If you’re after a brutal and lightening-paced biography, look no further than You Can Run But You Can’t Hide, which reveals all about the world’s most notorious bounty hunter.
Finding fame with hit reality show Dog The Bounty Hunter, which eventually ran for eight hard-hitting seasons, you would think there is not much more to discover about reformed criminal Dwayne “Dog” Chapman but this biography manages to delve deep into the reality star’s life. It’s pretty difficult to comprehend how a hardened and violent criminal reinvents his life to become the hunter rather than the prey but over the course of the book we see how Chapman goes from zero to (anti) hero.
As well as detailing Chapman’s insalubrious upbringing (violence, drugs and crime feature heavily), the biography also offers an insight into some of the bounty hunter’s more infamous captures, especially the case of serial rapist Andrew Luster, which took the team to Mexico. This section of the book definitely delivers the thrills, even if the outcome is inevitable.
The writer, Laura Morton, does a good job of capturing Chapman’s distinctive voice throughout but if you’re looking for subtlety and poetic prose – go elsewhere. The book is rammed full of clichés, cheesy one-liners and clunky dialogue. There is a lot of posturing and references to Dog’s faith, almost to the point where he paints himself as a missionary, carrying out the work of God. These references do become a little righteous but as Chapman’s faith is obviously so important to him they are a necessary inclusion.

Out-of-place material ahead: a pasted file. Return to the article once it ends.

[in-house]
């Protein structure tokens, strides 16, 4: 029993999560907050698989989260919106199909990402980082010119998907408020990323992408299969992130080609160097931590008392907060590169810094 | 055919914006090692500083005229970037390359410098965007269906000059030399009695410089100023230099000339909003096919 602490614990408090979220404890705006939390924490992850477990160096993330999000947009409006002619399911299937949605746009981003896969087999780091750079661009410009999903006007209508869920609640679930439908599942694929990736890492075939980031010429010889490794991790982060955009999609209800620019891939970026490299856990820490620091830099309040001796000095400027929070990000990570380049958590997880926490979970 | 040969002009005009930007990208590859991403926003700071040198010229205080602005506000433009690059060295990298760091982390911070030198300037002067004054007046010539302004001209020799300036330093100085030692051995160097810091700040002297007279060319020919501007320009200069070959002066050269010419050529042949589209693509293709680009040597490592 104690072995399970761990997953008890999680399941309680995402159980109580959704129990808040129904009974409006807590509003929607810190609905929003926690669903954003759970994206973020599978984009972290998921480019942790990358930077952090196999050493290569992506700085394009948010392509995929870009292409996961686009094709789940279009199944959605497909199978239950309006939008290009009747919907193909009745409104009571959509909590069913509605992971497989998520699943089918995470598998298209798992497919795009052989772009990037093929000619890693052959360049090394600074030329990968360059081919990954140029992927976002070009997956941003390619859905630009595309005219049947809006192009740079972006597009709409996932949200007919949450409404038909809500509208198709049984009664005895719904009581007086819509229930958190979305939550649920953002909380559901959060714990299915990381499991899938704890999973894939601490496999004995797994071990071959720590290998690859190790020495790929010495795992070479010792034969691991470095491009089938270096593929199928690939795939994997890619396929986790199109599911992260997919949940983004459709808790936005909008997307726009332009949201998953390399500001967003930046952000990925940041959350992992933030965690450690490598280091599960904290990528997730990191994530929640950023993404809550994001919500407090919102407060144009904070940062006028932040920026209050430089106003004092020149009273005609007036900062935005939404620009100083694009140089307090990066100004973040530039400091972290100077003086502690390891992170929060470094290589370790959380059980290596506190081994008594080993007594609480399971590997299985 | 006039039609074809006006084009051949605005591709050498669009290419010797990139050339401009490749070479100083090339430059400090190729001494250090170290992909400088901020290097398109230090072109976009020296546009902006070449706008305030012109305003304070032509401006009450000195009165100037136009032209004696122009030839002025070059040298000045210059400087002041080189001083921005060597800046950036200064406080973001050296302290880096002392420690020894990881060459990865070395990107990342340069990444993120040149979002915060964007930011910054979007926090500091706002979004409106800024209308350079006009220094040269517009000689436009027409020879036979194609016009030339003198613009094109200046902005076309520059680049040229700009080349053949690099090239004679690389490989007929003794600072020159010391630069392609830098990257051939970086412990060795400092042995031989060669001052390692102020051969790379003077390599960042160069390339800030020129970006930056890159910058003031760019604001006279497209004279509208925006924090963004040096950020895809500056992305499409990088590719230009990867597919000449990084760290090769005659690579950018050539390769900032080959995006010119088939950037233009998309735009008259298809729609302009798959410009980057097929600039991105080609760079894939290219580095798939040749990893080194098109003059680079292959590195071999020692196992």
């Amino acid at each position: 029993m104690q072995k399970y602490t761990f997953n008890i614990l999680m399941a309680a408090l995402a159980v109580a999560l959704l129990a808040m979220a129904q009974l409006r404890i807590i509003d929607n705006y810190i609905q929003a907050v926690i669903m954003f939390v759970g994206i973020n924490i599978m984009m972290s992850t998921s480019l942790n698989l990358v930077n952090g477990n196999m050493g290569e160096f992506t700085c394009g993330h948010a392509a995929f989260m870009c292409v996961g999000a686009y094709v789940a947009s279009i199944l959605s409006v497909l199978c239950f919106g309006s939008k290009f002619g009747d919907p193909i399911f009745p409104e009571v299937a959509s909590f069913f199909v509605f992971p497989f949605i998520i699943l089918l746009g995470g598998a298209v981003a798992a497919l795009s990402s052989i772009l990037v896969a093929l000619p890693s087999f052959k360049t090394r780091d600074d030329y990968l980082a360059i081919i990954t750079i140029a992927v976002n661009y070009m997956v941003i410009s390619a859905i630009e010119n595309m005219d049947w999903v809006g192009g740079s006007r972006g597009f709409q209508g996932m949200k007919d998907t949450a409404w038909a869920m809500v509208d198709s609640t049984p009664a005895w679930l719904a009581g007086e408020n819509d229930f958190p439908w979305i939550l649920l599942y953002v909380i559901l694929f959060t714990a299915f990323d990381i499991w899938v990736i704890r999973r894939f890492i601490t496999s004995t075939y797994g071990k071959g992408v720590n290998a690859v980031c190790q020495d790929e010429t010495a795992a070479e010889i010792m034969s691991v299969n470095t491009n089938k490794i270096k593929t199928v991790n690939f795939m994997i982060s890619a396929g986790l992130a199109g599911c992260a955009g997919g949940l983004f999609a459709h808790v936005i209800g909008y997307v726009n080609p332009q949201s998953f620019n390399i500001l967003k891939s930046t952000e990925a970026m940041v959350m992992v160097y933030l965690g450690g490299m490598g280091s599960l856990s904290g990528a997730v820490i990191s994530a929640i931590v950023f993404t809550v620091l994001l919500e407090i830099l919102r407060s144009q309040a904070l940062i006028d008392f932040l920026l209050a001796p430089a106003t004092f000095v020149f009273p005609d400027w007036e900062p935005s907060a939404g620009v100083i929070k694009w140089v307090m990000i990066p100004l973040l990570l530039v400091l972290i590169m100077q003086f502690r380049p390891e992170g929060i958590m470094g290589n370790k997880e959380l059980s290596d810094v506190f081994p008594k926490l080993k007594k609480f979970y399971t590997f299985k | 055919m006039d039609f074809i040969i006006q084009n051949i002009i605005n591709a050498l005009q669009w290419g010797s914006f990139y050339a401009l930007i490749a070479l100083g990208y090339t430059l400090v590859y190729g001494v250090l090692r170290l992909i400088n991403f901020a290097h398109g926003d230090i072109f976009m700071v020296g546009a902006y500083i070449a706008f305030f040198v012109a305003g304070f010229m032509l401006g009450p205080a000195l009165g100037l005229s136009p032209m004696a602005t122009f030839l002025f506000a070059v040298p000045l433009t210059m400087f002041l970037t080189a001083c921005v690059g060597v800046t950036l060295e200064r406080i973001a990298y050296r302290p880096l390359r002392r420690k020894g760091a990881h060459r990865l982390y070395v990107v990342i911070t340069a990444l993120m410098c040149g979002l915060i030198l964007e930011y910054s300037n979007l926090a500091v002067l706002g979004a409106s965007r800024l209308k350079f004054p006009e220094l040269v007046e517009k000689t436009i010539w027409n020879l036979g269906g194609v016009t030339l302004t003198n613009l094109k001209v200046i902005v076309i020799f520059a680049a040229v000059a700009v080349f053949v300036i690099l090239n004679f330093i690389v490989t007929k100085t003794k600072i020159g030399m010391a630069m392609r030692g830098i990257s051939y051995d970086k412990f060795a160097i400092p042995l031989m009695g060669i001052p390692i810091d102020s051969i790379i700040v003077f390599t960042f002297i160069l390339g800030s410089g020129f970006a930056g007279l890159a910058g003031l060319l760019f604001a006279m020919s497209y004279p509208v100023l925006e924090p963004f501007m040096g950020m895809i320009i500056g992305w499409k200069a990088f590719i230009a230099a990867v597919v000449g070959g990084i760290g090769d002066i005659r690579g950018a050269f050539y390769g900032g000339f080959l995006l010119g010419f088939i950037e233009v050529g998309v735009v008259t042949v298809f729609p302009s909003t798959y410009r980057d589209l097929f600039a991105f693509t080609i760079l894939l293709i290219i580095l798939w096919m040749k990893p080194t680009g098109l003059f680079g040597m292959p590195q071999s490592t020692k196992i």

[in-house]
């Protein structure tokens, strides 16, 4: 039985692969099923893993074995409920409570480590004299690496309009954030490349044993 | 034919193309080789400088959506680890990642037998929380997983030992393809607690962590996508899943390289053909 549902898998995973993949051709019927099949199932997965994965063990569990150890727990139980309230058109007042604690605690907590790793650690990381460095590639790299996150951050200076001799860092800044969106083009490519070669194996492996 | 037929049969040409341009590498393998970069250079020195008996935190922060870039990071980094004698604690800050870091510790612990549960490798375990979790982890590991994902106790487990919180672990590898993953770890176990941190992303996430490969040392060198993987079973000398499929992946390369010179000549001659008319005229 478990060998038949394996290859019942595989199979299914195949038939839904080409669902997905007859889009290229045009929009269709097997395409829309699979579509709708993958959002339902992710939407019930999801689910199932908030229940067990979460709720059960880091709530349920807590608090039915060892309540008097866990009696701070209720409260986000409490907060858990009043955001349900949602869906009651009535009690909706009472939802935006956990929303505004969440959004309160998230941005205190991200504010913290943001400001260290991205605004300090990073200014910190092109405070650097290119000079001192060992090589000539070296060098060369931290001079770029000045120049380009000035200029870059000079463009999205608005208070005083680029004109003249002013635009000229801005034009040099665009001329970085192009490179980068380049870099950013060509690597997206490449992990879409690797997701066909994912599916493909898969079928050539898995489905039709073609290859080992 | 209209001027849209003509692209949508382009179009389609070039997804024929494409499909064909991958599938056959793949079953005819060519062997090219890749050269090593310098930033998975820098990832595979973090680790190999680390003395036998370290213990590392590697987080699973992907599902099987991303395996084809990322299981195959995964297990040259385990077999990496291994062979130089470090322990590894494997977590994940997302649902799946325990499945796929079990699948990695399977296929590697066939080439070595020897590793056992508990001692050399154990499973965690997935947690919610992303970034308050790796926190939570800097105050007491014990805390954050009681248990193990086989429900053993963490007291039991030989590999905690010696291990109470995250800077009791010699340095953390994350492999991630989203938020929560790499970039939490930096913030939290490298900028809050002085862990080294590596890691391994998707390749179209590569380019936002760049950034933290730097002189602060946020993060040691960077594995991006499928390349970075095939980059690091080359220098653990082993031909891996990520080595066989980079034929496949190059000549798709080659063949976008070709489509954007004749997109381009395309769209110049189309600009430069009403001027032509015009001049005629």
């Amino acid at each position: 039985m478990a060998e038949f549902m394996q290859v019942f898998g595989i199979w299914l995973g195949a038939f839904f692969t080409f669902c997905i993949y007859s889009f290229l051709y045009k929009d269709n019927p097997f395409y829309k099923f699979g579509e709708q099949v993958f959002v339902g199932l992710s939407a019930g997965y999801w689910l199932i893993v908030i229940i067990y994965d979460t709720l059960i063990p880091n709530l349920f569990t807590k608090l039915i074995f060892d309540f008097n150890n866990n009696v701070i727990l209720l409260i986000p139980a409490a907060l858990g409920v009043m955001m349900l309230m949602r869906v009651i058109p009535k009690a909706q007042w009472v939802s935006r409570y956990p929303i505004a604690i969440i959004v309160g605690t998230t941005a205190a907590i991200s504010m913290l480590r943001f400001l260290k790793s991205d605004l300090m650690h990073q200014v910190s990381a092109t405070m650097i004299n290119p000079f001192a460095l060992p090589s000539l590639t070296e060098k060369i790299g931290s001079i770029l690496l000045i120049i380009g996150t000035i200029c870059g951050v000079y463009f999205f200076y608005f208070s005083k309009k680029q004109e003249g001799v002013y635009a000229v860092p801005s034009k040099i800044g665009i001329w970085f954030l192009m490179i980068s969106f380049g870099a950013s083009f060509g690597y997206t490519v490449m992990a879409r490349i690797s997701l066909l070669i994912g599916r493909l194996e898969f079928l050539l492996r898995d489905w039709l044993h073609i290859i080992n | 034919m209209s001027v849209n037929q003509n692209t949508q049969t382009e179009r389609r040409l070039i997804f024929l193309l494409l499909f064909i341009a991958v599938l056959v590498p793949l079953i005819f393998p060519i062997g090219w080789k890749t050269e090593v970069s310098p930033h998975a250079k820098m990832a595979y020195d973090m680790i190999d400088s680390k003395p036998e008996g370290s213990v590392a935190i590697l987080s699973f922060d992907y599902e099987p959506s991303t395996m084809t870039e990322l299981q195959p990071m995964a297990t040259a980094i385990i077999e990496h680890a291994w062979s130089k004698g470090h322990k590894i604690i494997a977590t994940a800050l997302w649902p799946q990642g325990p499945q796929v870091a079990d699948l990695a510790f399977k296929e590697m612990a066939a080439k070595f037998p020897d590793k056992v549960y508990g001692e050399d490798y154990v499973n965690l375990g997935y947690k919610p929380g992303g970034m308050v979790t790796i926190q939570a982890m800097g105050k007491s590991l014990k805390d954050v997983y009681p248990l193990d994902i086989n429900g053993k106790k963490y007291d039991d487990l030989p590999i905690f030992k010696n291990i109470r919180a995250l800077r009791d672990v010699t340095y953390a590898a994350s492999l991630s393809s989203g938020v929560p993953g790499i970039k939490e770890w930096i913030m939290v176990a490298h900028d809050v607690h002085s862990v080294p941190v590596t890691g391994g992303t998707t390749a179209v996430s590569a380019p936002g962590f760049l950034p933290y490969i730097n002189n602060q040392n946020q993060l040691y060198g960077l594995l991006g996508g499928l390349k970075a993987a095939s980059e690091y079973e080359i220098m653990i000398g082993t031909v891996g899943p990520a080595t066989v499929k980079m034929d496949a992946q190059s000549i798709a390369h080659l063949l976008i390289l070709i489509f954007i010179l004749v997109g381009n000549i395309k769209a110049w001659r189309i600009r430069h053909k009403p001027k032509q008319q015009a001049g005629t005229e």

The story moves along at a rollicking speed – by page seven we discover the brutal beatings at the hands of his father and just five pages later Dog is experimenting with drugs. There really is no let up in the pace, which will please some but frustrate others as seemingly seminal moments in Chapman’s life feel rushed and undeveloped.
Followers of the reality star are definitely serviced well here as they get a no holds barred insight into the man they have watched and admired for years but for others the book may only cement Dog as a larger-than-life caricature. Either way, it’s an entertaining read – just not one for the faint-hearted.